It's not enough to be high performing if we're burning out our teams, thus forcing our employees to leave because our performance won’t last. We also can't have an engaging and nurturing workplace that doesn't meet its targets. Balance is the key, and the best way to achieve this is to ensure that HR programs are aligned with a company's values, vision, and strategy.

When HR values, vision, and strategy all flow from the top down and are in alignment, you create the conditions that foster individual and collective success.

Viewing HR in a Different Light

I don't have a traditional HR background. At heart, I'm a business analyst and management consultant. I'm also not a tech person, and this makes me a fish out of water at a company like Influitive. But I don't see my background as a weakness. 

I was somewhat hesitant to take an HR job because I didn't think that I could make a difference. I was wrong, and quickly realized that I could build something special in this space with a simple shift in perspective. By thinking about strategy instead of compliance, I was able to tackle HR in a way that reflects the realities of high tech companies and startups. I was able to see what kind of culture best drives a company like Influitive.

On the other hand, my business background is as traditional as it gets. I have a B.Comm from McGill and an MBA from the Rotman School of Management. I cut my teeth at Bain & Company, which is a very conservative outfit.

Over my career, I’ve worked in polar opposite environments. But the contrast has formed my current view on how to lead People and Culture. My overarching strategy encompasses three ideas, all acquired as I observed the worlds around me.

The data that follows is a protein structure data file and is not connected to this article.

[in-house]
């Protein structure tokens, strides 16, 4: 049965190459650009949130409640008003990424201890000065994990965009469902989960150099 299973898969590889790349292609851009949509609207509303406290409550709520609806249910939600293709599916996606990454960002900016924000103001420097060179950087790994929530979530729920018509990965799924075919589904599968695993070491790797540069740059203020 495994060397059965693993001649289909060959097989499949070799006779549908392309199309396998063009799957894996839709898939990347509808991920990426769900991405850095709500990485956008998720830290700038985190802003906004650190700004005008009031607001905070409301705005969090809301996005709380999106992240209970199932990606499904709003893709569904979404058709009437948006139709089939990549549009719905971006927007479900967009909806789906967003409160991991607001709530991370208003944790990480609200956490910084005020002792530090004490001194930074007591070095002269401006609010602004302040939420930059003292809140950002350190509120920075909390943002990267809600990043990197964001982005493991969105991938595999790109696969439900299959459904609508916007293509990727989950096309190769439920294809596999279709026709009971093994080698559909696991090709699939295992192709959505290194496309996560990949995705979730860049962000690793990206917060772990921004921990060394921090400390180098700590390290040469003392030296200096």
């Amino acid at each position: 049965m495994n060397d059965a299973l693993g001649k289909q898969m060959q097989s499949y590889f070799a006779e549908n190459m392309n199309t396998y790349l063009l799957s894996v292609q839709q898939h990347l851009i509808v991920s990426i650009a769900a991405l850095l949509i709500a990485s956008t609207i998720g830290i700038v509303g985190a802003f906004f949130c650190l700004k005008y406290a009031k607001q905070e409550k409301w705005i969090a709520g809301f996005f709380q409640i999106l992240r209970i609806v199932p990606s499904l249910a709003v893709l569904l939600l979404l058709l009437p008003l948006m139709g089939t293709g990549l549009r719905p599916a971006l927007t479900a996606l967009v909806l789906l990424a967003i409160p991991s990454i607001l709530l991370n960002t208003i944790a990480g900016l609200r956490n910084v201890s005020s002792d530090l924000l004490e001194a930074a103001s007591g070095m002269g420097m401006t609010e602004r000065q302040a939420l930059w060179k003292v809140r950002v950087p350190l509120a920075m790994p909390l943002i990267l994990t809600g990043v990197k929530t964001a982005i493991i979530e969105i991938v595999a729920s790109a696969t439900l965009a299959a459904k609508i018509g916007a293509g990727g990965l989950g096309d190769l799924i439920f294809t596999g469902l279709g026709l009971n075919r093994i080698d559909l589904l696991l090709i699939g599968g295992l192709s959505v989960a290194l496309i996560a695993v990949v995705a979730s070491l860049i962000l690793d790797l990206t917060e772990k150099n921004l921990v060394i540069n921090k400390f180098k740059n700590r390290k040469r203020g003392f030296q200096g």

Lesson 1: You Get the Most Out of People with a Unifying Vision

Bain is very much a monoculture. While employees come from diverse and impressive backgrounds, they’re usually motivated in the same way. There’s a common thread running throughout their collective minds. In fact, my work as Case Team Leader required me to apply a single methodology to a varied set of problems. Bain's culture is so deep and pervasive that they don't even give cultural interviews. They don't ask questions like: "What do you like to do on a Saturday night?" They know you're a fit by how well you do on your case interview. 

Oddly enough, the Bain approach works. You'd think that employees in a company run this way would develop a herd mentality, but the opposite is true. Bain expects employees to be independent thinkers. They challenge new hires to speak their minds right away. This kind of cultural rigidness allows innovation within a conservative financial company like Bain. But while Bain has a fantastic culture, people often leave after a short period of time. This works fine within Bain’s business model, but isn’t realistic for most businesses. 

This makes their interview approach impractical for a tech company like Influitive. The various types of people we need in the company is much greater, and one approach to hiring doesn’t work the same way it did at Bain.

The next step on my path to Influitive was Airbnb, a company that is diametrically opposed to Bain. Whereas Bain is static in its approach, Airbnb is all about change management. Bain is results-oriented while Airbnb is mission-driven. These are two fundamentally different approaches.